June 14, 2015
June 14, 2015
June 17, 2015
Computers in Education
26.1704.1 - 26.1704.19
Virtual Peer Teams: Connecting Students with the Online Work EnvironmentThis study examines use of online collaboration tools and development of Virtual Peer Teams(VPTs) in a geographically-distributed research experience for undergraduates (REU) to supportresearch outcomes and student cohort development. A 10-week REU program consisted of anetwork of research facilities that each typically hosted three to six undergraduate students towork on research projects. These small local cohorts of students formed cohesive communities,but a larger cohort of 30 to 40 students across the network of facilities was slow to form. Initialattempts to use telecommunication methods (e.g. web meeting methods) to connect all the localcohorts had little impact in broadening the students’ social and intellectual network. The use oftechnologies to support collaborators has many challenges associated with developing a level ofcohesiveness between its members. Our conjecture was that students across the network neededan extended time period and targeted projects with common goals to develop a level ofcohesiveness that began to approach the level of the peers that were co-located.The VPTs mimic geographically dispersed virtual teams that are now common in industry.VPTs consisted of four to six students from multiple REU sites around the US who were askedto experiment with various collaboration and social network technologies to complete specifiedresearch-based and social tasks (e.g. Skype, WebEx, Google Hangouts, LinkedIn, CourseManagement System, InterLACE, Google Docs). The VPTs were studied over two REU cyclesone year apart. Surveys were used to collect formative and summative feedback. Significantchanges in tools and tasks were made between year 1 and year 2 based on student feedback.Students agree their VPT experiences were significant in their professional development andbroadened their network of colleagues. Further VPTs increased their ability to comfortablyprovide feedback to their peers, learn about other research projects in the network, and develop anetwork of colleagues beyond their local research facility. In addition, earlier assessments ofREU cohorts indicated that students have gained competencies with social media for connectingwith friends and family, but need more practice with IT tools that they will see in the rapidlychanging work environment. Students indicate that they have continued to use onlinecollaboration tools and skills learned through the VPTs when they return to their homeuniversities after completion of the program. This paper will describe the VPT model, the tools,student reactions, successes, and lessons learned. It should be of interest to faculty andresearchers interested in running an REU program and the development of undergraduates’professional skills for working on geographically distributed projects.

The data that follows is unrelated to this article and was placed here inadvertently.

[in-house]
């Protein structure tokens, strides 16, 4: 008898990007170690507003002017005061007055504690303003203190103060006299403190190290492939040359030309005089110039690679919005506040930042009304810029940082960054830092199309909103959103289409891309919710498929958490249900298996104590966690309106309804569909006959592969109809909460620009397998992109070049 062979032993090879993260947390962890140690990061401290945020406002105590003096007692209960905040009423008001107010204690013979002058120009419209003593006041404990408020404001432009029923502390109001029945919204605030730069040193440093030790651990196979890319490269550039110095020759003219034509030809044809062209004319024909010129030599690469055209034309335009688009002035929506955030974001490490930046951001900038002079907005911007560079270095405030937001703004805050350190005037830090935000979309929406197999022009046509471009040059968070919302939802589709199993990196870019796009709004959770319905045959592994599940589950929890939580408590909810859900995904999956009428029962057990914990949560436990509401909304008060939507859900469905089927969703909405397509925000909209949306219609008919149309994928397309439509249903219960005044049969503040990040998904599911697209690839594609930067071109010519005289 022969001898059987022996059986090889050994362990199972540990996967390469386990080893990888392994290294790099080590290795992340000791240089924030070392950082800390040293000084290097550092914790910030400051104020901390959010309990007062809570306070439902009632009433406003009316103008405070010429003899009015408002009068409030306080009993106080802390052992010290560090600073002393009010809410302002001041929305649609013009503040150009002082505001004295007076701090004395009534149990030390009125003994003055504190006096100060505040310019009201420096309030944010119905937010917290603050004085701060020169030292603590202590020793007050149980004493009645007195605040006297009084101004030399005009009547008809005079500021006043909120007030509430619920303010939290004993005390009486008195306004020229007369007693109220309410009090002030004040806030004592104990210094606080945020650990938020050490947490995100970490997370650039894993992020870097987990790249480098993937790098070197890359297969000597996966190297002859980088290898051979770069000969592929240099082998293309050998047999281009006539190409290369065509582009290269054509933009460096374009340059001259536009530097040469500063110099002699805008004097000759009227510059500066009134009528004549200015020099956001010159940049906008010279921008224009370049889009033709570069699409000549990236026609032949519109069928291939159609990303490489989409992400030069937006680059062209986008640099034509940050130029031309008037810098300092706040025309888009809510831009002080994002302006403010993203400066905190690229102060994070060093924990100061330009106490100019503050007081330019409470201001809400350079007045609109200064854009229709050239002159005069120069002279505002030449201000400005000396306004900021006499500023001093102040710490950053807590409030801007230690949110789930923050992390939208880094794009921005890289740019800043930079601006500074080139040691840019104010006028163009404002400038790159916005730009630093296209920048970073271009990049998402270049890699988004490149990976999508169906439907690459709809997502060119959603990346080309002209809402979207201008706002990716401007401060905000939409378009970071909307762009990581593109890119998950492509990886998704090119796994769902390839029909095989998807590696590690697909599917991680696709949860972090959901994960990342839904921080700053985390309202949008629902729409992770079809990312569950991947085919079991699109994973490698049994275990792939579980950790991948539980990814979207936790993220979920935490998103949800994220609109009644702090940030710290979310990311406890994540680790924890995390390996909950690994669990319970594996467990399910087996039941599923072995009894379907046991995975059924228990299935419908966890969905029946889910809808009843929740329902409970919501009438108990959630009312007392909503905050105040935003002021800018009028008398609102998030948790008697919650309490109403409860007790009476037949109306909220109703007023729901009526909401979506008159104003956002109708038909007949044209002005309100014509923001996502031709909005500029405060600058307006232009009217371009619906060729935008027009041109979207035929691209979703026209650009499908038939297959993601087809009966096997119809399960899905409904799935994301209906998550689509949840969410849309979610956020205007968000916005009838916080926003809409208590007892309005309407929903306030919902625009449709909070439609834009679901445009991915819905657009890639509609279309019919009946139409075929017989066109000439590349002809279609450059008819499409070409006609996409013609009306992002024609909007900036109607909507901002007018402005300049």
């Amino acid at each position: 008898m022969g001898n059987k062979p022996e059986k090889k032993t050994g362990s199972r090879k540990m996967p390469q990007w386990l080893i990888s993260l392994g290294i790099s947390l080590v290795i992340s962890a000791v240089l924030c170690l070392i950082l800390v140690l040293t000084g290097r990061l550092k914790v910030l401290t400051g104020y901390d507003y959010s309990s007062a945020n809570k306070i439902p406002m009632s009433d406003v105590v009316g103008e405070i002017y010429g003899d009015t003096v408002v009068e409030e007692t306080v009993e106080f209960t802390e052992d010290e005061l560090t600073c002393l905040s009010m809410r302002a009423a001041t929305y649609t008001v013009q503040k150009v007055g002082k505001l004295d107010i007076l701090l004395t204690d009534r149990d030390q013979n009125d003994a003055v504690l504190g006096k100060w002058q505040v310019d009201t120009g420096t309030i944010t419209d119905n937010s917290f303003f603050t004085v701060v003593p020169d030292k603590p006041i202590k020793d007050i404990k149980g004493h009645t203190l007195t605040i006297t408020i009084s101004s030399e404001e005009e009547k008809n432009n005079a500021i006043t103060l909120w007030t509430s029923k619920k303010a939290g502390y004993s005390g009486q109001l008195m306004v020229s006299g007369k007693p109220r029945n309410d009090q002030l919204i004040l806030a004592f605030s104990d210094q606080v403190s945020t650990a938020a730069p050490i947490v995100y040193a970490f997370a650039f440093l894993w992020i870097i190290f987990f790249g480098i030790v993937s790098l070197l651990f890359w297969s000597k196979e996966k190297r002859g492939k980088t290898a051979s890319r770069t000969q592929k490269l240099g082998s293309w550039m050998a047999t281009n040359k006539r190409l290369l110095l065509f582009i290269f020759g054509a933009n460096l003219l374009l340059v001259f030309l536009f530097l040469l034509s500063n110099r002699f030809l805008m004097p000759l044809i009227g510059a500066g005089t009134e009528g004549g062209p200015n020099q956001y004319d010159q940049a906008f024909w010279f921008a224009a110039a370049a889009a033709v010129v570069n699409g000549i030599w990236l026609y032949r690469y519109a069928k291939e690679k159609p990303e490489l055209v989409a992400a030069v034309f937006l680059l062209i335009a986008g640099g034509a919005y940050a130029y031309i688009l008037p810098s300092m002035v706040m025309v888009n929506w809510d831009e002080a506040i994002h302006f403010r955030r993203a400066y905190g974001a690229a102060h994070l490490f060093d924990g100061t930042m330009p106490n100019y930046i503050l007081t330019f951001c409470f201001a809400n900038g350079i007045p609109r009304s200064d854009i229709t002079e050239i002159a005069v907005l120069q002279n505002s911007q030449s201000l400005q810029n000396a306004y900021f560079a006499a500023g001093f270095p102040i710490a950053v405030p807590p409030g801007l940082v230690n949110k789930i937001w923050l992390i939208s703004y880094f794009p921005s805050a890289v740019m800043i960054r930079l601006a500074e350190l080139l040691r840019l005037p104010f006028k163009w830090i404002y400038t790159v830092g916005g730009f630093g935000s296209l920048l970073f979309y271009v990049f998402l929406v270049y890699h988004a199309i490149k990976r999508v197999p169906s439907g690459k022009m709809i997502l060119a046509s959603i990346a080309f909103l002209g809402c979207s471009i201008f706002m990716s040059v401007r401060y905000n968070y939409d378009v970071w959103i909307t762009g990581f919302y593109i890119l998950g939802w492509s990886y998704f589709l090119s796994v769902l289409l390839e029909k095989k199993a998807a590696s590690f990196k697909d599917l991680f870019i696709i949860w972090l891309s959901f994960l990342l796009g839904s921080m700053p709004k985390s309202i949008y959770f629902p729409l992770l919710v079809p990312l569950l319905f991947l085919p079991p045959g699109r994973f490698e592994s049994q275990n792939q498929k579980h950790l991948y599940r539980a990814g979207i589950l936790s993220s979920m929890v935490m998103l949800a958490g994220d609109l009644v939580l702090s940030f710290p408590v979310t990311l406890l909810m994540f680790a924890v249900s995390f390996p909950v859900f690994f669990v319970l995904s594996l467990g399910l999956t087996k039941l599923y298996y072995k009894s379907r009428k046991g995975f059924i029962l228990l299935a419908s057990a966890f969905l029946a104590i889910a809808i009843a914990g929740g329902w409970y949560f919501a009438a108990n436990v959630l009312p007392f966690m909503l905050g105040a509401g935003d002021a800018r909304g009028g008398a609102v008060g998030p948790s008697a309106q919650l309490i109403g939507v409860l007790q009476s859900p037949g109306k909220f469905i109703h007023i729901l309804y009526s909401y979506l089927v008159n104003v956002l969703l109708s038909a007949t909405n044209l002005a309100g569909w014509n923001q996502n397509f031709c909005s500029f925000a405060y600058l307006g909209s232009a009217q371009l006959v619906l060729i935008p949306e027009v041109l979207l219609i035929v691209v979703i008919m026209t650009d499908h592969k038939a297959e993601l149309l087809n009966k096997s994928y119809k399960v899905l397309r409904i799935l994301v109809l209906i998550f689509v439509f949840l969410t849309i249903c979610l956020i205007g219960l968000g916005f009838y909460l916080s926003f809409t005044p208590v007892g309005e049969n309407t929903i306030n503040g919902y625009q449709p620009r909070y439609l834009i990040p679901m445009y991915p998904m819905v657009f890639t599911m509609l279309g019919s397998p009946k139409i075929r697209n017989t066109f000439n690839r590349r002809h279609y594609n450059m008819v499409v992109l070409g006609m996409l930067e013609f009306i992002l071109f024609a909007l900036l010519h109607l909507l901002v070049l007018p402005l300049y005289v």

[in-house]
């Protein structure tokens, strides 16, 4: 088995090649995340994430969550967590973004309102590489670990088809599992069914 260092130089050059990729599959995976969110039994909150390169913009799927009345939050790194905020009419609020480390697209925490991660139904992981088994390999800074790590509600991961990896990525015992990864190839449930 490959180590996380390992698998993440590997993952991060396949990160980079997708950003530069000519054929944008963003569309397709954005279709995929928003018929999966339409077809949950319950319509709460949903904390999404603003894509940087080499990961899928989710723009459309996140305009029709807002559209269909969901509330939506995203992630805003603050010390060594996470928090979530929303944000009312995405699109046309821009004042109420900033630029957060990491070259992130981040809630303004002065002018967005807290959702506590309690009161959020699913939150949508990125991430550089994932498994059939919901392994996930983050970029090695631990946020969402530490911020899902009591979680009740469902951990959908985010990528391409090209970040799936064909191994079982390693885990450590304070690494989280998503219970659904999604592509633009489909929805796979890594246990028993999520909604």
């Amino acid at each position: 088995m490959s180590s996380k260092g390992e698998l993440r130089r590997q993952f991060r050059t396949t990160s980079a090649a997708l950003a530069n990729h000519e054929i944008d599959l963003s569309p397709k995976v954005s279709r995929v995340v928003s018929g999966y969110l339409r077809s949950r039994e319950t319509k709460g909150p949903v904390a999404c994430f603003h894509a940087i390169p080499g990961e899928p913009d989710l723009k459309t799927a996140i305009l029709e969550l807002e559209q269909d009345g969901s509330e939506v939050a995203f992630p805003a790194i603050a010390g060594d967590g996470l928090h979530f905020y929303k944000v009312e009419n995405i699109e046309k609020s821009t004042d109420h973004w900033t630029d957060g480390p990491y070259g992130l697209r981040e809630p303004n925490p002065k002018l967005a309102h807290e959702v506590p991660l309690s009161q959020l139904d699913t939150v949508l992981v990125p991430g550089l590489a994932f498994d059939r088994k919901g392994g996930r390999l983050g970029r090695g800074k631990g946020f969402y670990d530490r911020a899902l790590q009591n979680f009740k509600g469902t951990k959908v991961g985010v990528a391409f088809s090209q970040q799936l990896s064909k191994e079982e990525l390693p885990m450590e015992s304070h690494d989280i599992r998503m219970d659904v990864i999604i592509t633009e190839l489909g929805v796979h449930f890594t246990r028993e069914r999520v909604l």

Anagnos, T., & Lyman-Holt, A. L., & Brophy, S. P. (2015, June), Virtual Peer Teams: Connecting Students with the Online Work Environment Paper presented at 2015 ASEE Annual Conference & Exposition, Seattle, Washington. 10.18260/p.25040
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